And when we come back, a federal judge has ordered Attorney General William Barr to give the judge an un-redacted version of the Mueller report because the judge says he does not trust that William Barr`s redactions of the Mueller report are legitimate.

Neal Katyal will join us with his reaction to what he says is a judge`s order to an attorney general unlike any we have seen before.


O`DONNELL: Federal Judge Reggie Walton issued an order to the Justice Department to submit the unredacted version of the Mueller report to him so the judge can read it and decide whether the redactions in the Mueller report were made for legitimate reasons.

The Judge`s written order says, "The speed by which Attorney General Barr released to the public, the summary of Special Counsel Mueller`s principal conclusions coupled with the fact that Attorney General Barr failed to provide a thorough representation of the findings set forth in the Mueller report causes the court to question whether Attorney General Barr`s intent was to create a one sided narrative about the Mueller report, a narrative that is clearly in some respects substantively at odds with the redacted version of the Mueller report."

The Justice Department issued a public statement today, in response to the Judge`s order, saying that the Attorney General "played no role" that was their words, "played no role in deciding what would be redacted in the Mueller report." The statement added, "The department stands by their work as well as the Attorney General`s statements and efforts to provide as much transparency as possible in connection with the Special Counsel`s confidential report.

Joining us now is Neal Katyal, former Acting U.S. Solicitor General and an MSNBC legal contributor. Neal, this is such an extraordinary opinion to read. Here`s a federal District Court judge saying, I can`t trust the Attorney General.

NEAL KATYAL, FORMER ACTING U.S. SOLICITOR GENERAL & MSNBC LEGAL CONTRIBUTOR: Yes Lawrence. I think the word he used is extraordinary. The word used is it`s never happened before ever. There isn`t an opinion by any federal judge calling out the Attorney General and saying, you`ve lost your credibility and I can`t trust you anymore.

And any attorney, even a non-government attorney, really what they have, their bond is their credibility with the court. Their ability to tell the truth and be seen as telling the truth because laws after all, just a bunch of words.

And as a high ranking Justice Department attorney, the things you spend every night worrying about, as I did, is some government officials, somewhere, some DOJ attorney somewhere in the field might not be telling the truth to a court.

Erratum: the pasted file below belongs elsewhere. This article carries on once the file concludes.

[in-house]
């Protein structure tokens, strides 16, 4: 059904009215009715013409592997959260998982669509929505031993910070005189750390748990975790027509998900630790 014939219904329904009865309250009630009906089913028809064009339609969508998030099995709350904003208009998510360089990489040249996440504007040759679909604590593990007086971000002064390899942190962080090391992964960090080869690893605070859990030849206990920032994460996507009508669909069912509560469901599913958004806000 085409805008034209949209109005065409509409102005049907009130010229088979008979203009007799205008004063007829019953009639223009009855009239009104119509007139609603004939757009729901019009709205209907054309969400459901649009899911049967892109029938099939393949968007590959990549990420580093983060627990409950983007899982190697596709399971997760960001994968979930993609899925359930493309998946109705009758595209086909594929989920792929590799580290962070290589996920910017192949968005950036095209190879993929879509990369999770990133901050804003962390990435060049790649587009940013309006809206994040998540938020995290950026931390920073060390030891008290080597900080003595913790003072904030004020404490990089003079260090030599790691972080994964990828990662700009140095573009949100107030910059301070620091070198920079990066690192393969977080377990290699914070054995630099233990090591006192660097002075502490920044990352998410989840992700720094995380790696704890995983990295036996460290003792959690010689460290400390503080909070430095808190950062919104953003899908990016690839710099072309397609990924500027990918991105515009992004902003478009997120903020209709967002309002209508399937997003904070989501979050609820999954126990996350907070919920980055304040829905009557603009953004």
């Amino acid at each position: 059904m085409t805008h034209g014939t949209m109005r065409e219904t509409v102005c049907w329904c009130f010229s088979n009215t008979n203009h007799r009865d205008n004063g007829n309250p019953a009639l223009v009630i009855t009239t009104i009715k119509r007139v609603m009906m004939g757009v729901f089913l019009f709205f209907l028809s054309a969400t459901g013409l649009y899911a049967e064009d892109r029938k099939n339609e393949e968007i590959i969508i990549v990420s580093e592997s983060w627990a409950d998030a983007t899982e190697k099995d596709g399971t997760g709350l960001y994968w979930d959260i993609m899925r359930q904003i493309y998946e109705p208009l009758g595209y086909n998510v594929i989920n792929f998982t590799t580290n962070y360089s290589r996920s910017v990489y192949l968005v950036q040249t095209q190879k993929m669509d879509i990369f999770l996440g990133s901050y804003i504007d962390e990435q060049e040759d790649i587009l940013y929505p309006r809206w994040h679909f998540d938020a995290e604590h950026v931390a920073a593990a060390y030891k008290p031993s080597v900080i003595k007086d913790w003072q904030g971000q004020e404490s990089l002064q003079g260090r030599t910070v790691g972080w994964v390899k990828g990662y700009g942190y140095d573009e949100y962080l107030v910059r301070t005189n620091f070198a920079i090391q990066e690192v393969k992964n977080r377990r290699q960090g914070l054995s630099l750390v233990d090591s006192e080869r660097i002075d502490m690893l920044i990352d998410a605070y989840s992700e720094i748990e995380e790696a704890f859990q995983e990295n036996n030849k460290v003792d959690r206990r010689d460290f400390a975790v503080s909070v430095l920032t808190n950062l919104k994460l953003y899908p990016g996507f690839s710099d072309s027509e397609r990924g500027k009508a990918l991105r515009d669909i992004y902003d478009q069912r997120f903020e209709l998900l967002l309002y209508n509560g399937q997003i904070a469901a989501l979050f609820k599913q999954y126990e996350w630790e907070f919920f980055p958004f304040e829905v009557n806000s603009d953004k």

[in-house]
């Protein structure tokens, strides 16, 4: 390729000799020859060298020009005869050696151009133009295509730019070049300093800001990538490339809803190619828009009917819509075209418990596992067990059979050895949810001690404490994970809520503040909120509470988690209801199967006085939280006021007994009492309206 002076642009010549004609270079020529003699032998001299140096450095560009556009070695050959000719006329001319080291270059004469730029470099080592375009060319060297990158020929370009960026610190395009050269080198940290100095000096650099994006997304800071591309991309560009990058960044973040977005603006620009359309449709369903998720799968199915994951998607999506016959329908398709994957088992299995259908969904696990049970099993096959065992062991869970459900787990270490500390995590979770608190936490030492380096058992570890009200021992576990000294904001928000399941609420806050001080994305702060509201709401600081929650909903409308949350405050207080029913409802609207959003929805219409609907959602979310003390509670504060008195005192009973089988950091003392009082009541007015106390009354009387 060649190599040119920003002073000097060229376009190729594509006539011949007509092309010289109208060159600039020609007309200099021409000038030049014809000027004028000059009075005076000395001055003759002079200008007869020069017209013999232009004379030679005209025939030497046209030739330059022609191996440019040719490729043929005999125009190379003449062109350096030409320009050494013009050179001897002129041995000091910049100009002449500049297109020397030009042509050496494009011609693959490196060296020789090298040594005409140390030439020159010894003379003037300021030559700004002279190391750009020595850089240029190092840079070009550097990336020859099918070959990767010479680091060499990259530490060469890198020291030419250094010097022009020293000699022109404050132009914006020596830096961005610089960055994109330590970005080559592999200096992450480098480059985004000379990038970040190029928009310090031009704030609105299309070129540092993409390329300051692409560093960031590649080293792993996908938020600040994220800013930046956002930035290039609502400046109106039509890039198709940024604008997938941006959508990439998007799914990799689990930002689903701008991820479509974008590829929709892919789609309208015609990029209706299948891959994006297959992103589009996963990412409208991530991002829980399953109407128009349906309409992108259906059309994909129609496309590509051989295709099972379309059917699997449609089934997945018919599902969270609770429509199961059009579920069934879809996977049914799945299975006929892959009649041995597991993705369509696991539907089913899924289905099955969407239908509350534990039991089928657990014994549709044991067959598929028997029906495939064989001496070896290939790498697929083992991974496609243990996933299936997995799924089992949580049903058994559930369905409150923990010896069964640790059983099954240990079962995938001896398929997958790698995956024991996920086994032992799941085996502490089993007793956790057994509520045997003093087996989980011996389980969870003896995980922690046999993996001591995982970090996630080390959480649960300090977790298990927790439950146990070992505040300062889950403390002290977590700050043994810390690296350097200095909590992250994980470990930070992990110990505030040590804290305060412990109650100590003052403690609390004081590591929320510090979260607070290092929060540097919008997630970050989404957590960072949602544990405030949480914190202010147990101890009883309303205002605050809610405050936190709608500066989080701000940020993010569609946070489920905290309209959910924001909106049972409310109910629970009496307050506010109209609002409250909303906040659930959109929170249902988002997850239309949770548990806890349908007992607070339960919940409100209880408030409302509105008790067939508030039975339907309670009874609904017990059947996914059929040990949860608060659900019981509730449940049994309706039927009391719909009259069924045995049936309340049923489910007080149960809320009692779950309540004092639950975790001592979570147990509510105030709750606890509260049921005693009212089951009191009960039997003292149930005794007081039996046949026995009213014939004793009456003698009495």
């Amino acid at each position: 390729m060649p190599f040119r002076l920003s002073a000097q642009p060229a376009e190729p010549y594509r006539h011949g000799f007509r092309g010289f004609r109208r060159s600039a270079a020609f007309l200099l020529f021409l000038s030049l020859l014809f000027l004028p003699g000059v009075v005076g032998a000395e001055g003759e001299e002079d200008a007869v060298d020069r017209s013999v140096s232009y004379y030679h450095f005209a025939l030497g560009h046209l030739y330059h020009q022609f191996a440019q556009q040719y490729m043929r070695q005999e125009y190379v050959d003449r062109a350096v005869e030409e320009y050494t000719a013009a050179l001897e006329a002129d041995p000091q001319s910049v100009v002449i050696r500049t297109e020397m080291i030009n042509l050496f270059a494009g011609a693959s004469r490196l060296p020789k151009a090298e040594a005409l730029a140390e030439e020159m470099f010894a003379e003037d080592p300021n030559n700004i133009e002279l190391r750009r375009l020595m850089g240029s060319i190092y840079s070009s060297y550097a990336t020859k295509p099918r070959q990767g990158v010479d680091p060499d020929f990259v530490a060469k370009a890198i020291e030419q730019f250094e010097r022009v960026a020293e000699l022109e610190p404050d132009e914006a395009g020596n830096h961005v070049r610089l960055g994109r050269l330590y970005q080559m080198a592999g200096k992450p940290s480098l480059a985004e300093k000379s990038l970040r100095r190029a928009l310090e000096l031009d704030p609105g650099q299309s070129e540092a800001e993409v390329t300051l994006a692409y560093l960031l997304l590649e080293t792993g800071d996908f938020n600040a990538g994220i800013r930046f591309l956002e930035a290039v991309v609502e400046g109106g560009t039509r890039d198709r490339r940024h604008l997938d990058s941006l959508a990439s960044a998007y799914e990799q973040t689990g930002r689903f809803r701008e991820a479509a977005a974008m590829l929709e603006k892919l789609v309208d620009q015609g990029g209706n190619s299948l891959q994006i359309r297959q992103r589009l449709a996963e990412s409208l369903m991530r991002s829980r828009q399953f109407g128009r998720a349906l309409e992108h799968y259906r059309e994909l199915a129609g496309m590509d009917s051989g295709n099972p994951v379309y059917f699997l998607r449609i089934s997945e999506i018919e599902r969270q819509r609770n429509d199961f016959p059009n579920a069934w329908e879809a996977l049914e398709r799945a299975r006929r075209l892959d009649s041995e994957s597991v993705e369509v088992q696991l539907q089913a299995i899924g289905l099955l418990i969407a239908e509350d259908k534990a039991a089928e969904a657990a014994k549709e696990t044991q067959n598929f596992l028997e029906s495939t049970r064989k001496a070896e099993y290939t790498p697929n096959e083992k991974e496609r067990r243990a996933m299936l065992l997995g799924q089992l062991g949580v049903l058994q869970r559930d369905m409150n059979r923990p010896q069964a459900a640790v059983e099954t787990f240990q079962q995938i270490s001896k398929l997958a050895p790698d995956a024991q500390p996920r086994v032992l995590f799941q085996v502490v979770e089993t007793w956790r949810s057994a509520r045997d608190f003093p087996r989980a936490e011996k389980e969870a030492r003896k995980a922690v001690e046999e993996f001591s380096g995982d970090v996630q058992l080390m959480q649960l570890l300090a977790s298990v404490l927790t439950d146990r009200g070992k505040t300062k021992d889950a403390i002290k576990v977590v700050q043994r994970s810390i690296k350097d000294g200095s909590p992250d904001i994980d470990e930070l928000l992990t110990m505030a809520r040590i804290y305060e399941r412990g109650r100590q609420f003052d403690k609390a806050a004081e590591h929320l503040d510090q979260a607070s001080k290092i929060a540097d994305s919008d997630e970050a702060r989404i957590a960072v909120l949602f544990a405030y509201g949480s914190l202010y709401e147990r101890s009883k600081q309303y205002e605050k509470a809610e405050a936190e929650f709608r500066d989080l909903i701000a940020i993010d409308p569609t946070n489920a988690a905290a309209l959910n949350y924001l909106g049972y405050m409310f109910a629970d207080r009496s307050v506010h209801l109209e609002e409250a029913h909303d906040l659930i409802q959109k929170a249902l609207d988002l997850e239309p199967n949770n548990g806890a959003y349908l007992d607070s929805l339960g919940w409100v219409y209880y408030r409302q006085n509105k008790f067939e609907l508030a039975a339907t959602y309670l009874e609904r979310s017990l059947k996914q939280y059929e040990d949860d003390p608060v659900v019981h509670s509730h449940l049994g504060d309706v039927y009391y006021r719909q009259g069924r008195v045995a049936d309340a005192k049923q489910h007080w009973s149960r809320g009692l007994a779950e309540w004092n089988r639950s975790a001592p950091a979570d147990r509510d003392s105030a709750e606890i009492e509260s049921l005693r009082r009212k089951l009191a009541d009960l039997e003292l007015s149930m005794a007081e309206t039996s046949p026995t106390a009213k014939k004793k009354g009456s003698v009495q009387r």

Here you got the reverse. You`ve got the lawyers in the field worried and tagged by the fact that the Attorney General has been misrepresenting things and has lost his credibility and therefore the department`s credibility because what Judge Walton says and by the way, Judge Walton is kind of a very middle of the road Republican appointed judge, not someone to use this kind of language.

But what he said is, what Barr did, didn`t just destroy Barr`s credibility, it destroyed the department of justice`s credibility more generally.

O`DONNELL: Yes, you went straight to my second question which is have we seen anything like this before? I knew - I know that I haven`t and to have it be the Attorney General by name is what`s so extraordinary about this because there are federal judges here and there in cases here and there that question the way the prosecution in a case, the U.S. attorneys, the way they`re handling certain things.

And we`ve seen some of that before but never specifically the Attorney General, isn`t that what`s so peculiar about this?

KATYAL: Yes, well, I think it`s both actually Lawrence. I mean, when you`re the Attorney General or the Solicitor General, you`re kind of supervising as many as 100,000 attorneys out in the field and maybe every - maybe once a year, twice a year you`ll get a judge who says something about an attorney`s credibility or something like that.

But nothing like this even about a line attorney, let alone about the top attorney, a cabinet official, the head of the Justice Department, the Attorney General of the United States and it`s such a sad day Lawrence and I`m telling you just in the last 24 hours I`ve gotten calls from a number of DOJ line attorneys just really sickened to their heart about what this says.